Caladium vs Syngonium (Differences and Similarities)

If you’re wondering if you are carrying Caladium ( Caladium bicolor) or a Syngonium ( Syngonium podophyllum) This article will provide you with instructions on how to identify these plants and figure out which one is in your house rent-free.

The primary difference is that the fact that caladium grows from a tuber. Syngonium is the opposite. Syngonium is cultivated from a variety of roots that are more tolerant of their surroundings. Comparatively to Syngonium, caladium is more vivid in its color and has distinct leaf forms.

Do Caladiums and Syngoniums the same plant?

The two Caladium and Syngonium are part of both of the Araceae Araceae family. Since they’re cousins, there’s no surprise that they’re very alike.

Caladiums (Latin Caladium bicolor) are often referred to for their role as the heartbeat of Jesus angel wings and elephant ears.

Syngonium (Latin Syngonium podophyllum) Syngonium is also known as goose’s foot, arrowhead vines, and five fingers.

Caladium vs Syngonium: Differences

In the case of very similar plants it is crucial to recognize the differences between them.

Although some of the details may appear to be insignificant but trust me when I say that they are! For a healthy plant, you must know as much that you possibly can on it.

Foliage Shapes, Colors, and Varieties

Caladium plants grow leaves from spring through fall, and then rest through winter.

This isn’t to be confused with the wilting process, since this is a normal process that many tuber plants go through.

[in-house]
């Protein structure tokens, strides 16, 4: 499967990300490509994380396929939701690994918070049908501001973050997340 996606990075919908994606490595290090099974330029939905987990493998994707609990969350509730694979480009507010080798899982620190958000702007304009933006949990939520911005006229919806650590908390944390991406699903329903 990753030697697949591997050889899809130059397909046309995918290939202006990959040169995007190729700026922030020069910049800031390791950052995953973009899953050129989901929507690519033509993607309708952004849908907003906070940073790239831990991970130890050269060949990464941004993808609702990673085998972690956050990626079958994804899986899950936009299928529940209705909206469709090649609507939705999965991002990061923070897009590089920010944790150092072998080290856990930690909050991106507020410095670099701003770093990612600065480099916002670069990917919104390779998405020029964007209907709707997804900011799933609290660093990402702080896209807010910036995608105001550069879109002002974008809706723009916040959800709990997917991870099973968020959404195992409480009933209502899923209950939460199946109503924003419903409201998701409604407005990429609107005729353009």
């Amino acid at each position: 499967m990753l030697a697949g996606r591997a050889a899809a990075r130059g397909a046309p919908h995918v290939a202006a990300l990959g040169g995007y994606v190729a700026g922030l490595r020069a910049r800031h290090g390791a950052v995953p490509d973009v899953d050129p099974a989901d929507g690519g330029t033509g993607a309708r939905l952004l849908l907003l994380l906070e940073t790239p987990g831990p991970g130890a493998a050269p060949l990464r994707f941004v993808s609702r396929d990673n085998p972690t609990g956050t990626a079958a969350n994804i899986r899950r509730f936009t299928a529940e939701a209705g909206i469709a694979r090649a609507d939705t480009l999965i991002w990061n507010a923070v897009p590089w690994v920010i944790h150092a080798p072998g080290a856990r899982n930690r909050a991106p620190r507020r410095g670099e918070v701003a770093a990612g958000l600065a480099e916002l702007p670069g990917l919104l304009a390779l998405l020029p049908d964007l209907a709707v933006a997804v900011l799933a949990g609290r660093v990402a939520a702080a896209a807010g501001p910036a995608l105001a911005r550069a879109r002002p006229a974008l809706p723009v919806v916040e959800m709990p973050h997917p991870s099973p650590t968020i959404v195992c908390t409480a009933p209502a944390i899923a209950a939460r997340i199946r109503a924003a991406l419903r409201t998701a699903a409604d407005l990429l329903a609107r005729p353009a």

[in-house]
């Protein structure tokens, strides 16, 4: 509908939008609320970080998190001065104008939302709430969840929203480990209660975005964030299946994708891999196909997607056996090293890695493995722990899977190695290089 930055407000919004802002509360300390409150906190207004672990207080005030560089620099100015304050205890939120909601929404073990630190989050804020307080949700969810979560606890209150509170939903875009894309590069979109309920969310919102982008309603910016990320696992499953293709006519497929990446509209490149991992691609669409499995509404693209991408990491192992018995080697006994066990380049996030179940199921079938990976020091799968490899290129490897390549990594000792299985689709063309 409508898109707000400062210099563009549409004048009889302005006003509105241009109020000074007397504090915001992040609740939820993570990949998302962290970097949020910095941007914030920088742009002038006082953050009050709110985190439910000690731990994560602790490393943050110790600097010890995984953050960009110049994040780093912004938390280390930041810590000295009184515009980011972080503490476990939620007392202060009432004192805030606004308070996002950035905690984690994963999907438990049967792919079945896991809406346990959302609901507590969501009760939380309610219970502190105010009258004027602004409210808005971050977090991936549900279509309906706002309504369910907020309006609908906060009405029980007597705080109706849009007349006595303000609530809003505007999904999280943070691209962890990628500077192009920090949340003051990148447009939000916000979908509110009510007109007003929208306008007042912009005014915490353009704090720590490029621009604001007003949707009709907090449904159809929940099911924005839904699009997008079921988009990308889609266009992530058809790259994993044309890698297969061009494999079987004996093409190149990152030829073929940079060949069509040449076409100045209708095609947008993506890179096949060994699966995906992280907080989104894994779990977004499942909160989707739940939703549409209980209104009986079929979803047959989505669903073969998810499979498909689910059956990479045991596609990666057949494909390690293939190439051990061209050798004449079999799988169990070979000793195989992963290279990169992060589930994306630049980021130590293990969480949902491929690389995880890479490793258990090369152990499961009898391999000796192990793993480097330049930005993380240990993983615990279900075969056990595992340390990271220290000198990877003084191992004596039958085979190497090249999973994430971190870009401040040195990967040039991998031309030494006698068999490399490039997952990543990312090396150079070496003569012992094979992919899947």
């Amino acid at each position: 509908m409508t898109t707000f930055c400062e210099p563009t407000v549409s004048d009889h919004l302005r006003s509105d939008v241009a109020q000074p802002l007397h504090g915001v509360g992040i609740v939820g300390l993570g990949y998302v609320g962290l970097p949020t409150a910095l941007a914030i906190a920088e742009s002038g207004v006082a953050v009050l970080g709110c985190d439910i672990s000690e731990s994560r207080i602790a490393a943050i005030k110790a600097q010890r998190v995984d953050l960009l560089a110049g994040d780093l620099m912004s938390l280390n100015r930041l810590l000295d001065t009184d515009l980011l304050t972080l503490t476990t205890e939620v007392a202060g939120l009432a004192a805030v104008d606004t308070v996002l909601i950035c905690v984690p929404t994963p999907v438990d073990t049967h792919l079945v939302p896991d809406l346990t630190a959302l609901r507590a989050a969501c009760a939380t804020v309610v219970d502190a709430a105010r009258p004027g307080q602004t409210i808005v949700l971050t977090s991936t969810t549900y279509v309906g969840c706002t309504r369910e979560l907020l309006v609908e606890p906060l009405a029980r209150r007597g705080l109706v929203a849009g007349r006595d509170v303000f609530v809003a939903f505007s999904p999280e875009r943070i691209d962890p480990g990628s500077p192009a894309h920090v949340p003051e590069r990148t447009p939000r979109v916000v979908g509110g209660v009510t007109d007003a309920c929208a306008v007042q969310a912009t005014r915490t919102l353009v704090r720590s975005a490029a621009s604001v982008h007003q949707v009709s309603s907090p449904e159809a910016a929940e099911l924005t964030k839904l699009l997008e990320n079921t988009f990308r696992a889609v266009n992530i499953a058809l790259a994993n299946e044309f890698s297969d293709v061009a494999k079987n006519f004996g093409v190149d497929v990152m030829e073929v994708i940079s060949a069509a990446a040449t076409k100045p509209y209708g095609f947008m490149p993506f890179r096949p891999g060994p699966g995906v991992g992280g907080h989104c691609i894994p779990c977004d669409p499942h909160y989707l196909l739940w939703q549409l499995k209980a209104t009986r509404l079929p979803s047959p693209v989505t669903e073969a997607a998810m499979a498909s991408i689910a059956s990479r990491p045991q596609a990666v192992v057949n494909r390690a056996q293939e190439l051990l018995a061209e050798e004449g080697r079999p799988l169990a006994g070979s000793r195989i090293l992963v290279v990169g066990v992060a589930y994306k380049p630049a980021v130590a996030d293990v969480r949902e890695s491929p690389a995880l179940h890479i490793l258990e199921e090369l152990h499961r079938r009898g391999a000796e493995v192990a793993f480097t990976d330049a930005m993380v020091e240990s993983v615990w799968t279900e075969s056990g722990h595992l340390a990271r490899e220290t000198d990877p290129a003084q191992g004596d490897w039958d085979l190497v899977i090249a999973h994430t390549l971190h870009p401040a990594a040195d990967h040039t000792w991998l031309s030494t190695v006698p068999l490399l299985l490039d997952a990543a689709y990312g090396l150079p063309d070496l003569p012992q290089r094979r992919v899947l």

Be assured that the leaves will reseed during the season of spring! They are packed with extremely vibrant shades.

However, Syngonium has softer colors typically presented in the form of a gradient.

According to studies, the leaves of caladium are the most diverse variety compared to other well-known Aroids like alocasia, philodendron and even Syngonium.

They are usually available in three varieties of straps: fancy, and lance.

The fancy leaves are heart-shaped and have three veins that are arranged in an inverted Y-shape.

They are easy to recognize and the size of leaves can reach 30 inches (76 centimeters). This is why caladiums tend to be planted in a single, individual.

I have the Red Flash variety in my living room, and it’s among the top sought-after of all the caladium varieties.

The intense red veins of this plant are contrasting with dark-green edges along 15 (38 centimeters) tall leaves.

Strap leaves are small spear-shaped and have only one principal vein. The petiole is located to the outside of the leaf.

The leaves are smaller, which means it is possible to plant several plants in a row and experiment with the colors.

My personal favorite I love is Florida Fantasy. The leaves are vibrant shades with white backgrounds with green edges and stunning violet veins.

Lance leaves are available in the shape of a lanceolate, which is between strap and heart shape. They are usually eight inches (20 cm) long.

The most well-known example of this is Lance Whorton variety that has red veins with crimson-red hues, green edges and a few white dots. The palette of painters on a leaf is cultivated individually or in large batches.

Syngonium leaves are lighter in appearance and do not appear in as many varieties as caladiums.

Because they don’t stop growing during the winter months, you’ll see gorgeous leaves throughout all of the year.

Juvenile leaves are more arrow-shaped however, adult plants have the shape of five lobes, hence the name of five fingers.

The shape-shifting process helps to offset the lack of color, and it’s always fascinating to observe the process of transition.

Younger leaves may be 3- 7 inches (7.5-17.5 cm) length while mature leaves can reach 9 inches (19 centimeters) long.